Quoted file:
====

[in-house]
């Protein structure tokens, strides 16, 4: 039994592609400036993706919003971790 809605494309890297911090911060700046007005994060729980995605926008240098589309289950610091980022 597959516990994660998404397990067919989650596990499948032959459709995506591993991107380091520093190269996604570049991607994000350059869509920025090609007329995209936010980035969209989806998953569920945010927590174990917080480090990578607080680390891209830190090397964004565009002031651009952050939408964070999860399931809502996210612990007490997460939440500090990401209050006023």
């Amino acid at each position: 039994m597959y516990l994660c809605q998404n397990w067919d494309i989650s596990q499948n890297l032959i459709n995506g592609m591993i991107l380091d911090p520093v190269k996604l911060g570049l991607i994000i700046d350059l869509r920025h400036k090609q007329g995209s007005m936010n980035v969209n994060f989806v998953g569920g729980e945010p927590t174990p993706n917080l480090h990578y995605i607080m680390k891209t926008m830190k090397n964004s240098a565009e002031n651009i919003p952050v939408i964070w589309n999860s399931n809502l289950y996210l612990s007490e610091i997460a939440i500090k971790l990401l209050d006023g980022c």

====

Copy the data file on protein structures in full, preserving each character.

[in-house]
């Protein structure tokens, strides 16, 4: 039994592609400036993706919003971790 809605494309890297911090911060700046007005994060729980995605926008240098589309289950610091980022 597959516990994660998404397990067919989650596990499948032959459709995506591993991107380091520093190269996604570049991607994000350059869509920025090609007329995209936010980035969209989806998953569920945010927590174990917080480090990578607080680390891209830190090397964004565009002031651009952050939408964070999860399931809502996210612990007490997460939440500090990401209050006023």
């Amino acid at each position: 039994m597959y516990l994660c809605q998404n397990w067919d494309i989650s596990q499948n890297l032959i459709n995506g592609m591993i991107l380091d911090p520093v190269k996604l911060g570049l991607i994000i700046d350059l869509r920025h400036k090609q007329g995209s007005m936010n980035v969209n994060f989806v998953g569920g729980e945010p927590t174990p993706n917080l480090h990578y995605i607080m680390k891209t926008m830190k090397n964004s240098a565009e002031n651009i919003p952050v939408i964070w589309n999860s399931n809502l289950y996210l612990s007490e610091i997460a939440i500090k971790l990401l209050d006023g980022c």